U.S. stocks look set to start Monday on the back foot ahead of key inflation data and earnings reports later in the week.
Fears over rising COVID-19 cases and vaccination problems, after a Chinese government official said the effectiveness of its vaccines was low, has put equity markets under pressure.
However, the partial reopening of the U.K. and upbeat comments from Federal Reserve Chair Jerome Powell provided some positivity. Investors will also be awaiting consumer price data on Tuesday and earnings from major banks JPMorgan Chase, Goldman Sachs and Wells Fargo later this week.
After a delay on Friday, the U.S. Labor Department said the producer-price index, a key measure of inflation, rose 1% in March — the biggest annual increase since 2011.
In our call of the day, Goldman Sachs strategists said higher inflation was on the cards in the coming months, which could boost companies with high pricing power.
“‘Don’t fight the Fed’ is a quip investors have learned to ignore at their peril. What the central bank wants is usually what it gets, sooner or later,” the strategists said, noting that the Fed’s intervention a year ago sparked the 80% rally that has lifted the S&P 500
to an all-time high. The index has rallied 10% year-to-date and now trades at Goldman’s midyear target of 4,100 — the bank’s end-year target implies a gain of 5%.
The Fed now wants higher inflation, they said. The investment bank’s economics team expected inflation readings to climb in the coming months, peaking at 2.3% in April, before sitting below 2% until 2023.
When it comes to the impact on stocks, Goldman said it was all about margins, adding that some companies were protecting margins by passing higher costs along to their consumers.
The strategists, led by David Kostin, said companies with low pricing power have historically outperformed when S&P 500 profit margins are expanding. In contrast, companies with high pricing power have “sharply lagged” during the past year. However, rising inflation could mean that is about to change, and companies with high pricing power are set to benefit, the strategists said.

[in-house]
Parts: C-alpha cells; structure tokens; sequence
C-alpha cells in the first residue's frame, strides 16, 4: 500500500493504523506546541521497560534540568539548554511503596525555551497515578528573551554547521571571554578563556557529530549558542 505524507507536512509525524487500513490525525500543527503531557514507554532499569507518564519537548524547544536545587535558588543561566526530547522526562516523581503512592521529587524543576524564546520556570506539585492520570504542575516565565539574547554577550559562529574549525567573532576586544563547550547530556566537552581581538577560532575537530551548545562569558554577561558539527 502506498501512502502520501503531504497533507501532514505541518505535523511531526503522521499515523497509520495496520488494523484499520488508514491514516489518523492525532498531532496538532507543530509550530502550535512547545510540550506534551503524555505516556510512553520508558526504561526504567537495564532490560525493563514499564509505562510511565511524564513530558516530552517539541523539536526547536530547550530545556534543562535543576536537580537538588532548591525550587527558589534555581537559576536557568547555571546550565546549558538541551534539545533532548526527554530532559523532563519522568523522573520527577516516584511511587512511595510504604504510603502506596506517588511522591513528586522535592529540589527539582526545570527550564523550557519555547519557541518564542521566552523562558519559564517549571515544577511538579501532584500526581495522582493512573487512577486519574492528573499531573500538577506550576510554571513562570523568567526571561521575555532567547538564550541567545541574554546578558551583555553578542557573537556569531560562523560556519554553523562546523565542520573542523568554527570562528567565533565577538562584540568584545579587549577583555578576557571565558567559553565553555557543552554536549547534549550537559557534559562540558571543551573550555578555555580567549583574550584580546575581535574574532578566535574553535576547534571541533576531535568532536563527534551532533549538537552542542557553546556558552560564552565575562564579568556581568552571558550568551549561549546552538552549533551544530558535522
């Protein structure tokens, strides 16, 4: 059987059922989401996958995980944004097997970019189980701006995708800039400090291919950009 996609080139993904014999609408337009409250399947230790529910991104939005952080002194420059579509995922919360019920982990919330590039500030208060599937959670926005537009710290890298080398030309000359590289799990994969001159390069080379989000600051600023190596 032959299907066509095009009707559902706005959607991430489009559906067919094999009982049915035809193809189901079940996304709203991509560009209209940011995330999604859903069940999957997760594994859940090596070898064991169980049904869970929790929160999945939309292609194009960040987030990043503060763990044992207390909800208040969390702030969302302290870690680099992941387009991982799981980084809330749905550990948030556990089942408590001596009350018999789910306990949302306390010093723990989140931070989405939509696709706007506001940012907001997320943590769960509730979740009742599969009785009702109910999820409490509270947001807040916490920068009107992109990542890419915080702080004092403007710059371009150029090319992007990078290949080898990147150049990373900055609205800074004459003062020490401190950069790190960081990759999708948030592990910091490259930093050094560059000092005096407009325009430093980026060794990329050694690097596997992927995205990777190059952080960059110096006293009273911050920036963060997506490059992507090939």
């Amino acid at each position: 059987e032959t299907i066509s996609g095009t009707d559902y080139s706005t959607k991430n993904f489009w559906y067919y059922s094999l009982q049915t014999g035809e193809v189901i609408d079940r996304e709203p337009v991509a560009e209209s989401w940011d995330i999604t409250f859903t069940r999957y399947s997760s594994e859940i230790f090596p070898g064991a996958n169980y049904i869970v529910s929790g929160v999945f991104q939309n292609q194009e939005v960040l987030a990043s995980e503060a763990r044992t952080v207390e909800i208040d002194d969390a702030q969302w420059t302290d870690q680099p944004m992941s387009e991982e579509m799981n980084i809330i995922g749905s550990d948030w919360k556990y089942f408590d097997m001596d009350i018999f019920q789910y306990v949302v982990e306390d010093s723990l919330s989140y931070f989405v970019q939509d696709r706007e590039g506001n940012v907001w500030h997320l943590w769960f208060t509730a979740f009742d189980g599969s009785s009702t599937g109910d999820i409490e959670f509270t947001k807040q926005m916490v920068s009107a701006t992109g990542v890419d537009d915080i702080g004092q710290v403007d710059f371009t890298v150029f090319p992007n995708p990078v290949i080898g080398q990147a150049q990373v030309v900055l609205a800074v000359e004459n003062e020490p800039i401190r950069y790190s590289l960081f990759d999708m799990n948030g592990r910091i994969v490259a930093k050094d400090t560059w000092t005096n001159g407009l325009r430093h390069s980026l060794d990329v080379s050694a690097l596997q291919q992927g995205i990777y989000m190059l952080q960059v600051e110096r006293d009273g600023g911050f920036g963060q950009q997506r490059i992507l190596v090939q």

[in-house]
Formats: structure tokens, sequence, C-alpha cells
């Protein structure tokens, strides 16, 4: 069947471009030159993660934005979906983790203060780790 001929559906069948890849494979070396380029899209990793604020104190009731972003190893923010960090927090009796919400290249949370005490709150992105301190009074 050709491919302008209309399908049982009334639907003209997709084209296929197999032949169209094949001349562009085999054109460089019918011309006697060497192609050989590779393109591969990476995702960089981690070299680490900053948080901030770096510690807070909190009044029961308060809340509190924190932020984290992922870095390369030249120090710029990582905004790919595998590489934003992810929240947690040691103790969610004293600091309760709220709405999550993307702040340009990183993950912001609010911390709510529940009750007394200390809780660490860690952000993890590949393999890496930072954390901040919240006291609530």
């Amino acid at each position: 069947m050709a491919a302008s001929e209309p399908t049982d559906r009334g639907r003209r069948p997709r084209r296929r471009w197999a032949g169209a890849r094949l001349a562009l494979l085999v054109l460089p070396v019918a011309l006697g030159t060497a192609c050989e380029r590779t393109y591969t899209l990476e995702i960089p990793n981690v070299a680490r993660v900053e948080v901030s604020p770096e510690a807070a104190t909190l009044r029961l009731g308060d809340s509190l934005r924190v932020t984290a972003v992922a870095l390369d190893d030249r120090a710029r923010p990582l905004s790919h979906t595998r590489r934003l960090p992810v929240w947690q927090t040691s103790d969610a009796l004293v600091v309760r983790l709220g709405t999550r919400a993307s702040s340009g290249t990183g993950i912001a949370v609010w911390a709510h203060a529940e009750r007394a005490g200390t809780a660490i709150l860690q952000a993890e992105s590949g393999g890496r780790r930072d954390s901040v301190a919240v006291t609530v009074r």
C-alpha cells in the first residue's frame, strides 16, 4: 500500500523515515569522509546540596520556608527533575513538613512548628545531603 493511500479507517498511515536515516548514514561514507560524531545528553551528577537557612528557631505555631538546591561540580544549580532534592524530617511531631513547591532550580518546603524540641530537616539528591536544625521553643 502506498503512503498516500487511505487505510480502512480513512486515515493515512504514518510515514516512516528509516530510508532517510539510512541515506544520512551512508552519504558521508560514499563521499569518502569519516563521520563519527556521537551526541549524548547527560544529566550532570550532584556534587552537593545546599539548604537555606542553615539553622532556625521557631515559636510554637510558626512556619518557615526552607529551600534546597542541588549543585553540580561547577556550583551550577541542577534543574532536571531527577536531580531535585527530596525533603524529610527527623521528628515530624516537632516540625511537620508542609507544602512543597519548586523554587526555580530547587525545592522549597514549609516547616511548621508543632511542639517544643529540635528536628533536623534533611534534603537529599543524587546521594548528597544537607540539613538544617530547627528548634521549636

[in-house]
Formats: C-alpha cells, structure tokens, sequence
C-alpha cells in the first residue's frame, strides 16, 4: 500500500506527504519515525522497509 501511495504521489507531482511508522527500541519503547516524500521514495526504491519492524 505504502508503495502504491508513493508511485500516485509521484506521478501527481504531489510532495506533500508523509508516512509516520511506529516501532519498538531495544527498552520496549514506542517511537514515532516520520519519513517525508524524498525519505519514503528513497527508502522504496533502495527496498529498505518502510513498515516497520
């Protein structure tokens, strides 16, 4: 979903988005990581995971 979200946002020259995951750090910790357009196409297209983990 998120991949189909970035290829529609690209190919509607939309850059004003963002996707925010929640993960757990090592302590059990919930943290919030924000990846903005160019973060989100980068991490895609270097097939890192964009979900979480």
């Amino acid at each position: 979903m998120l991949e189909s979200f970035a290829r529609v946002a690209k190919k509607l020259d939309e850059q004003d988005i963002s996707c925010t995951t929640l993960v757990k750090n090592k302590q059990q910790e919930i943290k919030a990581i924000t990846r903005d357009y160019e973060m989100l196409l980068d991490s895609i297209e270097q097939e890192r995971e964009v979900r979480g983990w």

Goldman screened for stocks with high pricing power — high and stable gross margins relative to sector peers. The screen produced 55 stocks, including videogames company Activision Blizzard
tobacco giant Philip Morris
consumer-goods companies Colgate-Palmolive
and Procter & Gamble
and drug manufacturer Zoetis
Technology companies, such as Aspen Technology
and retailers Etsy
and Dollar General
Separately, with first-quarter earnings seasons getting under way next week, Goldman expected aggregated sales growth of 5% and earnings per share (EPS) growth of 19%. But that won’t matter much, its strategists added. “The trajectory of the economic recovery will continue to make backward-looking metrics less relevant for the forward-looking market,” they said.
The next issue dominating investor discussions is President Joe Biden’s plan to boost corporate tax to 28%, Goldman said. The full adoption of Biden’s proposals would see 2022 annual S&P 500 EPS growth of 12% fall to just 5%, they added.
U.S. stock futures
pointed lower early on Monday, with Dow futures
implying a 40-point loss for the Dow Jones Industrial Average
at the open. European stocks also nudged lower in early trading, while Asian markets slipped overnight as investors monitored rising coronavirus cases and slow vaccination rollouts.
Powell said “it will be a while” before the central bank taps the brakes on the economy, in an interview on “60 Minutes” on Sunday.
Tech giant Microsoft
is in advanced talks to buy speech-recognition company Nuance Communications
in a deal valued at about $16 billion, according to multiple reports on Sunday.
Pub gardens, hair salons, gyms and nonessential shops will open in England on Monday for the first time since early January, as the U.K. takes the next step on its path to reopening.
shares surged 7% in Hong Kong trading after the e-commerce giant was fined a record $2.8 billion by China’s antitrust watchdog. The company’s American depositary receipts
were more than 6% higher in premarket trading.
Drinkers brave the cold for midnight pints as pubs in England reopen
BAFTA winner Yuh-Jung Youn calls British people ‘snobbish’
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